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Navalni after being released: “The wave of protests against Putin increase & aacute;”

August 23, 2019

MOSCOW, Aug. 23 (Reuters / EP) –

Russian opponent Alexei Navalni has taken advantage of his first statements this Friday after being released from prison to warn that the wave of protests against Russian President Vladimir Putin and the authorities will continue to increase.

Navalni has been released this Friday from the prison where he has served 30 days in detention for encouraging him to demonstrate to claim free elections.

“Now we see that lies and fraud are not enough for them. It is not enough for them to ban candidates in an election. They deliberately want to stop tens and beat hundreds … this shows that there is no support for this regime. They feel it and are afraid, “defended the opposition leader.

“I have no doubt that despite the genuine acts of intimidation and terror that are happening now, with random people arrested, this wave (of protests) will increase and this regime will seriously regret what it has done,” he added.

The 43-year-old lawyer and activist was jailed last month after calling on the Russians to demonstrate in central Moscow for the exclusion of opposition candidates from local elections in the Russian capital in September. The elections, although municipal, are seen as a test for the 2021 parliamentary elections.

The authorities' refusal to register a lot of opposition candidates, including some Navalni allies, for technical reasons has triggered the largest sustained protest movement in Russia from 2011-2013, when protesters took to the streets against what they perceived As electoral fraud.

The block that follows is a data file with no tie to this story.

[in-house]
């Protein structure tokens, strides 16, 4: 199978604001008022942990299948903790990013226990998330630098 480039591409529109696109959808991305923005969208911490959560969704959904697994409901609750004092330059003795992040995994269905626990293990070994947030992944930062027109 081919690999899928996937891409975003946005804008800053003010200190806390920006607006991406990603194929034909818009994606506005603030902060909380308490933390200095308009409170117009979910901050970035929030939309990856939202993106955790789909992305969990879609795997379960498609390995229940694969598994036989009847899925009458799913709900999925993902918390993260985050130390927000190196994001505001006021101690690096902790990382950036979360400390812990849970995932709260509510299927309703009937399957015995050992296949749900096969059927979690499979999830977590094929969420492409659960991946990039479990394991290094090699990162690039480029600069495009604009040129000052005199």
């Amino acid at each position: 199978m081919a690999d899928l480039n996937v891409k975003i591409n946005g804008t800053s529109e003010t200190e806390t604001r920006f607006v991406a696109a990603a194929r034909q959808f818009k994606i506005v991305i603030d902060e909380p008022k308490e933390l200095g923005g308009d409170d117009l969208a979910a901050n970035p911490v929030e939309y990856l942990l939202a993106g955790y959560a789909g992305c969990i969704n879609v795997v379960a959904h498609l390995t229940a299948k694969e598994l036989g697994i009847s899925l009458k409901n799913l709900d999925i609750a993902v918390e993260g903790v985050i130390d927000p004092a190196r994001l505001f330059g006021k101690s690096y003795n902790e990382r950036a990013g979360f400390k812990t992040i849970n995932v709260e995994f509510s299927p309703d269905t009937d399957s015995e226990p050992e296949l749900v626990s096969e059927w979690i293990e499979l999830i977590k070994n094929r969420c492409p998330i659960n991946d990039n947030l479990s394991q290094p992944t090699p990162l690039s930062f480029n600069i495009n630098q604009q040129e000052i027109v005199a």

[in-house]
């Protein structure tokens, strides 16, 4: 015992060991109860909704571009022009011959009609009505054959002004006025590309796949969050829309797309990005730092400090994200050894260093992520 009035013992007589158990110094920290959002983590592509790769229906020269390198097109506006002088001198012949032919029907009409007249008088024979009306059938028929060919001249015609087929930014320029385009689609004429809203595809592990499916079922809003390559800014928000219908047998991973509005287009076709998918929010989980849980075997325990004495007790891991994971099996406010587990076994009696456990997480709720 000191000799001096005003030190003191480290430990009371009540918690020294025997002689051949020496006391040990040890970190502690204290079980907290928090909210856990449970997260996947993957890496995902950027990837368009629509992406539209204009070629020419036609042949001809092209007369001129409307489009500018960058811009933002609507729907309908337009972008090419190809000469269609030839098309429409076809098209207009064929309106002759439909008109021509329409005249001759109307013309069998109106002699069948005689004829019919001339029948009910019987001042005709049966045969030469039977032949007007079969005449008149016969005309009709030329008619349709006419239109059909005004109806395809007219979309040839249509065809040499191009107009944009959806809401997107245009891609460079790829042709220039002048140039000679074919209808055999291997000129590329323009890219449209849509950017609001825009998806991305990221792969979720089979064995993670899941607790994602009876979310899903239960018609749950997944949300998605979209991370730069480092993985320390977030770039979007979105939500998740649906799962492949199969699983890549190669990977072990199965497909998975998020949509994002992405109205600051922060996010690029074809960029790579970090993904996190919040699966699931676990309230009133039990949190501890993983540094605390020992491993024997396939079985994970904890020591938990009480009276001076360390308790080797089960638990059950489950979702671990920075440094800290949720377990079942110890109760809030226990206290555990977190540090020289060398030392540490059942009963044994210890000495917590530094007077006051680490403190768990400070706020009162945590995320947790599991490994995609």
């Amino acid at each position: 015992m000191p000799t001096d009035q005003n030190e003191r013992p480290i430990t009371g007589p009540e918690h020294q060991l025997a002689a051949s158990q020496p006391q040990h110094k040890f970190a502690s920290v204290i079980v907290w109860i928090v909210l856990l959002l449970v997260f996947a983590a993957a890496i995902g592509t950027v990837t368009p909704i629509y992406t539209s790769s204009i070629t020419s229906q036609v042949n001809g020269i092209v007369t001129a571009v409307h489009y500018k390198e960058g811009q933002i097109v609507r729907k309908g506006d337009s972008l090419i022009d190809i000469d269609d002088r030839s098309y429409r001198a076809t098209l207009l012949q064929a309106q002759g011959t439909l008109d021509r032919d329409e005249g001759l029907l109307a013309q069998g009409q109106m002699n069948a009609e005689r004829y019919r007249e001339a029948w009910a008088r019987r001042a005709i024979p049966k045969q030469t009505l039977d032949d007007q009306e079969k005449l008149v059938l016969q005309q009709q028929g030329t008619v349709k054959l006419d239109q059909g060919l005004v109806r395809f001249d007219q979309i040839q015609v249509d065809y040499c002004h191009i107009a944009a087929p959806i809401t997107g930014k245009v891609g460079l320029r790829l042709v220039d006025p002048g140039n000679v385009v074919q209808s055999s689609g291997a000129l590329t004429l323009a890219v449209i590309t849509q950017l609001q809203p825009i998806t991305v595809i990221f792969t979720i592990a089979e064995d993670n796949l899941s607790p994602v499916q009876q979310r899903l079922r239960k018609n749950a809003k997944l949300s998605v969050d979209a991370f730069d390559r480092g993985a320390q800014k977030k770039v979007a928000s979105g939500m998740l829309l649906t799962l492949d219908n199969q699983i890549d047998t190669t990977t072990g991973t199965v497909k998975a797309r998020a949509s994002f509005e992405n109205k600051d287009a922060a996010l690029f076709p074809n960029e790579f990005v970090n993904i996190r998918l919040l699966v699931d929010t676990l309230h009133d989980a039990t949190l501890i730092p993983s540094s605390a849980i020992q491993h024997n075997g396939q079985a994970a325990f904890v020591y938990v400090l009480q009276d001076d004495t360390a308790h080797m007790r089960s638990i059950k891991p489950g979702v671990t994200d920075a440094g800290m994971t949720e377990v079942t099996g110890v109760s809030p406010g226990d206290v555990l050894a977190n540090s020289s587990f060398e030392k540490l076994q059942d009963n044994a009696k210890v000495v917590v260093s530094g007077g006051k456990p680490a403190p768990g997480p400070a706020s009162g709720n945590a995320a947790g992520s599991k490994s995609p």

Police briefly detained more than 2,000 people, initiated criminal cases against about ten for massive disorder, issued brief prison sentences against almost all of Navalni's surroundings and used force to disperse what he said were illegal protests.

Putin said this week that the authorities are managing the situation in line with the law and that he does not want “yellow vests” protests like those that have occurred in France.

The popularity of the ruling party, United Russia, has been at its lowest level since 2011 and Putin's own popularity has also been reduced due to discomfort with living standards, although it remains above 60 percent.

Navalni has thanked people on Friday for taking to the streets and praised the bravery of opposition candidates excluded from the elections. “They are doing everything they can and in them we see the true new opposition,” he added. “I am very happy with it,” he said.